Yes/ No _______ Do you have memory blanking on important parts?
Yes/ No _______ Find yourself avoiding places, people or activities that remind you of the event?
Yes/ No _______ Have a sense that your future has withered? For example, your marriage is in crisis, you can’t relate to your children, your job is in jeopardy or you may die early.
Yes/ No_______ Concentration Problems.
Yes/ No_______ An “on guard” feeling.
Yes/ No _______ Sleeping problems.
Yes/ No _______ Outbursts of anger or Irritability.
Yes/ No _______ An exaggerated startle response.
Having more than one illness at the same time can make it difficult to diagnose and treat the different conditions. Depression and substance abuse are among the conditions that complicate PTSD and other anxiety disorders.
Yes / No _______ Do you feel sad or depressed worthless or guilty?
Yes / No _______ Have you experienced changes in sleeping and eating habits?
Yes / No _______ Do you feel so overwhelmed that you are disinterested in life?
During the last year, has the use of alcohol or drugs…
Yes / No _______ Resulted in your failure to fulfill responsibilities with family work, relationships, or school ?
Yes / No _______ Have you continued using in spite of it causing problems for you and the people you love?
Yes No Have you placed yourself in a dangerous situation, such as driving a car under the influence?
If you are needing treatment for PTSD cognitive behavior therapy (CBT) is a proven success. This approach teaches you to replace negative thoughts with positive ones. CBT also helps with nightmares and the anxiety and depression that accompany PTSD. Call me today.
Q&A on Stress for Adults:
How it affects your health and what you can do about it
Stress management is very important for us to learn as we age. Even children should start learning how to cope with the continuous demands on sometimes chaotic life. Everyone feels stressed from time to time. Some people just cope with stress more effectively or recover from stressful events better than others. It’s important to know your limits when it comes to stress to avoid more serious health effects.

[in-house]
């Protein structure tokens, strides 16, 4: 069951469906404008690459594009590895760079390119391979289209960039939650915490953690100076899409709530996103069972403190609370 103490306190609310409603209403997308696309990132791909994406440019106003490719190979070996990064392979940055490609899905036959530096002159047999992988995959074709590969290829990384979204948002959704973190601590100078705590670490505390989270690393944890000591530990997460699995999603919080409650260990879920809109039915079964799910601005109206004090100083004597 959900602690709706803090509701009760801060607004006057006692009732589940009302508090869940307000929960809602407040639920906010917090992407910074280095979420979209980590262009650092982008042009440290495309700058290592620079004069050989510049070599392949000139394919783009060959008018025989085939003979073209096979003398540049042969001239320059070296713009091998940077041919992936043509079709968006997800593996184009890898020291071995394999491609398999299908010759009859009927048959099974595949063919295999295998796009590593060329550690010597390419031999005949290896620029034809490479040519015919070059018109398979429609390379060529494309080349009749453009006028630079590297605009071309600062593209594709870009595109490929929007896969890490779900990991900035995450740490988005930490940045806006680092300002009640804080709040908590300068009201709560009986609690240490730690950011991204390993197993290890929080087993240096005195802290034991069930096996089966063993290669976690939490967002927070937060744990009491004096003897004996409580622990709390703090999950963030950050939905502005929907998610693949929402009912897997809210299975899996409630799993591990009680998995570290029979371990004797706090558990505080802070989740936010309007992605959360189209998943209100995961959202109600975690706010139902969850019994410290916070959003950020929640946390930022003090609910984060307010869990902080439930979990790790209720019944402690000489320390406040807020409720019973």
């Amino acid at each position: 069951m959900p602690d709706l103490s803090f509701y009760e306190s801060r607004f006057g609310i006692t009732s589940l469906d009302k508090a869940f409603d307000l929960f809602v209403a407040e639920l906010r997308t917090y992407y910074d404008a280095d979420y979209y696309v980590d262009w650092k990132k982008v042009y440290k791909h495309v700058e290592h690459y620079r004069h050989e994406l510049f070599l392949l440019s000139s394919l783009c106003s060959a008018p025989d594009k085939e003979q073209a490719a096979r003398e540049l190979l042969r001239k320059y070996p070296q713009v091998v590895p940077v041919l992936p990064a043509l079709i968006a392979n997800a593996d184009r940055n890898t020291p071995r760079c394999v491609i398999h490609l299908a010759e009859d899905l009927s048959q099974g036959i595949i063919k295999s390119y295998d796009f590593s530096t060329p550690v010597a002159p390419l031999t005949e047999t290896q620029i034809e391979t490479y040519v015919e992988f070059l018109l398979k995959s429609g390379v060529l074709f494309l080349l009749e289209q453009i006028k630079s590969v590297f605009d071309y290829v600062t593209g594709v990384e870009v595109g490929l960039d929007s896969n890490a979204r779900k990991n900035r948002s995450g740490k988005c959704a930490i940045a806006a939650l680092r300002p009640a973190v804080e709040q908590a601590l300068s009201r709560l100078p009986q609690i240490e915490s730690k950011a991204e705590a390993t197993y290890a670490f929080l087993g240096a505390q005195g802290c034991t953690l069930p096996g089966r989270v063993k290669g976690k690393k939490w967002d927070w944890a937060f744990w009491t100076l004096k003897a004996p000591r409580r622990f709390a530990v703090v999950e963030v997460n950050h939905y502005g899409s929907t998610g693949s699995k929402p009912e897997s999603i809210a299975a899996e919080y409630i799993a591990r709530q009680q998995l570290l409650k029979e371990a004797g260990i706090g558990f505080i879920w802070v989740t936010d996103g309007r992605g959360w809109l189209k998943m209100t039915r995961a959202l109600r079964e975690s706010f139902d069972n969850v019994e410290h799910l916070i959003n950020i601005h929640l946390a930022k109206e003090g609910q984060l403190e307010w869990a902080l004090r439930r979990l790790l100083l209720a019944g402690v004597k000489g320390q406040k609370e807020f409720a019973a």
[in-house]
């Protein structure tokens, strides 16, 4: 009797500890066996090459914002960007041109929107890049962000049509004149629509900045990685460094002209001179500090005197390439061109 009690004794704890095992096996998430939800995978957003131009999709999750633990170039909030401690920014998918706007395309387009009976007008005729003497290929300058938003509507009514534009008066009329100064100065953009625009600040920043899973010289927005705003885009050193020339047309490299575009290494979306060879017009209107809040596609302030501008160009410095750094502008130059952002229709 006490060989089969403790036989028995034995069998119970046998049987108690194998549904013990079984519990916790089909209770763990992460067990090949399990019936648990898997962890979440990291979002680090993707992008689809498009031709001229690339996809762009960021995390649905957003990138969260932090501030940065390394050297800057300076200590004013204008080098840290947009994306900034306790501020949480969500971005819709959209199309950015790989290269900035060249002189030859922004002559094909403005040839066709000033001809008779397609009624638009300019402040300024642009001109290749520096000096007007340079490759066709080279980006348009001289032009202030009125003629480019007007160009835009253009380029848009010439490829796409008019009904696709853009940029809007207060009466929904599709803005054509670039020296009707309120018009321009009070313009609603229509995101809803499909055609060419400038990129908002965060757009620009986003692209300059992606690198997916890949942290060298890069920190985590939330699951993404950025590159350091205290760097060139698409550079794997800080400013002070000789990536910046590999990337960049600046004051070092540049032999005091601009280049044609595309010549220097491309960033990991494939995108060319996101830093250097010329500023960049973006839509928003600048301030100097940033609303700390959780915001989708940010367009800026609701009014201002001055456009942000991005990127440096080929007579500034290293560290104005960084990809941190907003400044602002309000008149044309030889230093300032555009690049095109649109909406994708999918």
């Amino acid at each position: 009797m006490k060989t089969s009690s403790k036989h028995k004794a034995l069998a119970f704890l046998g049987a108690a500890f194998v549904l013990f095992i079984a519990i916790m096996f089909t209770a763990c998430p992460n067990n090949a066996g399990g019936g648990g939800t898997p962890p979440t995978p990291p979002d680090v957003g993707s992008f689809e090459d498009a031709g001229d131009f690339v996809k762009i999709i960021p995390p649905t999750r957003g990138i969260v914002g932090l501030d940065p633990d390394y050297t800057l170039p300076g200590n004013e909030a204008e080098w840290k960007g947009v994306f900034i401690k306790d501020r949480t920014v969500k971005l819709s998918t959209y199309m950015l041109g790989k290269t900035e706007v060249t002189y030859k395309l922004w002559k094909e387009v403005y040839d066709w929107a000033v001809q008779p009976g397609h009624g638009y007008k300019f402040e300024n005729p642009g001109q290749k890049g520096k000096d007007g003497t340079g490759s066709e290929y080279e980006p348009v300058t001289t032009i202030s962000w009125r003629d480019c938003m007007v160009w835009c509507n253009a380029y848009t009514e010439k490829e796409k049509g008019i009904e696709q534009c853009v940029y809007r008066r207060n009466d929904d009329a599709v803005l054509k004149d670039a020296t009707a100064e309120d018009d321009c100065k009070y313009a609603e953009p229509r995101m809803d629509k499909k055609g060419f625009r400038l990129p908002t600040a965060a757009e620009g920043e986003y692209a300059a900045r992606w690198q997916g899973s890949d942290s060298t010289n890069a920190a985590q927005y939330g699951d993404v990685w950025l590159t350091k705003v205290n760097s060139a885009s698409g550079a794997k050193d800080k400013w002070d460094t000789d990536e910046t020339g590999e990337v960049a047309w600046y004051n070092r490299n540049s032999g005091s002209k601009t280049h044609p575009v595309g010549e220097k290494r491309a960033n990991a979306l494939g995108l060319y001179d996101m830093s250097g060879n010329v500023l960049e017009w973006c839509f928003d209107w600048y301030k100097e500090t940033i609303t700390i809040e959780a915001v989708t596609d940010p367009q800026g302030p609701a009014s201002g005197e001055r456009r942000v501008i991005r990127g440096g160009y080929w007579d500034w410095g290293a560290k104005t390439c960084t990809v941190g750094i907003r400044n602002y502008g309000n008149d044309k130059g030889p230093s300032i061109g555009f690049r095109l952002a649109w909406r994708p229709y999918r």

What is stress?
Stress can be defined as the brain and bod’s response to any demand. Many things trigger the stress response, including change. Changes can be positive or negative, as well as reality or perception. They may be long-term, short-term, and may include mild things like work adjustments, a renovation to a new home or fun things like traveling for a yearly vacation. Some changes are major, such as marriage or divorce, serious illness, or a car accident. Other changes are extreme, such as being the victim of a violent crime, and can lead to traumatic stress reactions.( See PTSD link).
How does stress affect the body?
Not all stress is bad. All humans have a stress response, which can be life-saving in some situations. The nerve chemicals and hormones that are released during such stressful times, prepares you to face a threat or flee to safety. When you face a dangerous situation, your pulse quickens, your muscles tense, you breath quicker, your brain uses more oxygen and increases activity—all functions aimed at survival.
However, with chronic stress, those same nerve chemicals that are life-saving in short spurts can suppress functions that aren’t needed for immediate survival. Your immunity is lowered and your digestive, and reproductive and excretory systems stop working normally. Once the threat has passed, other body systems act to restore normal functioning. The problem happens when the stress response goes on too long, or if the response lingers after the danger has diminished.
How does stress affect your overall health?
The three different types of stress I will address here all carry mental and physical health risks They are: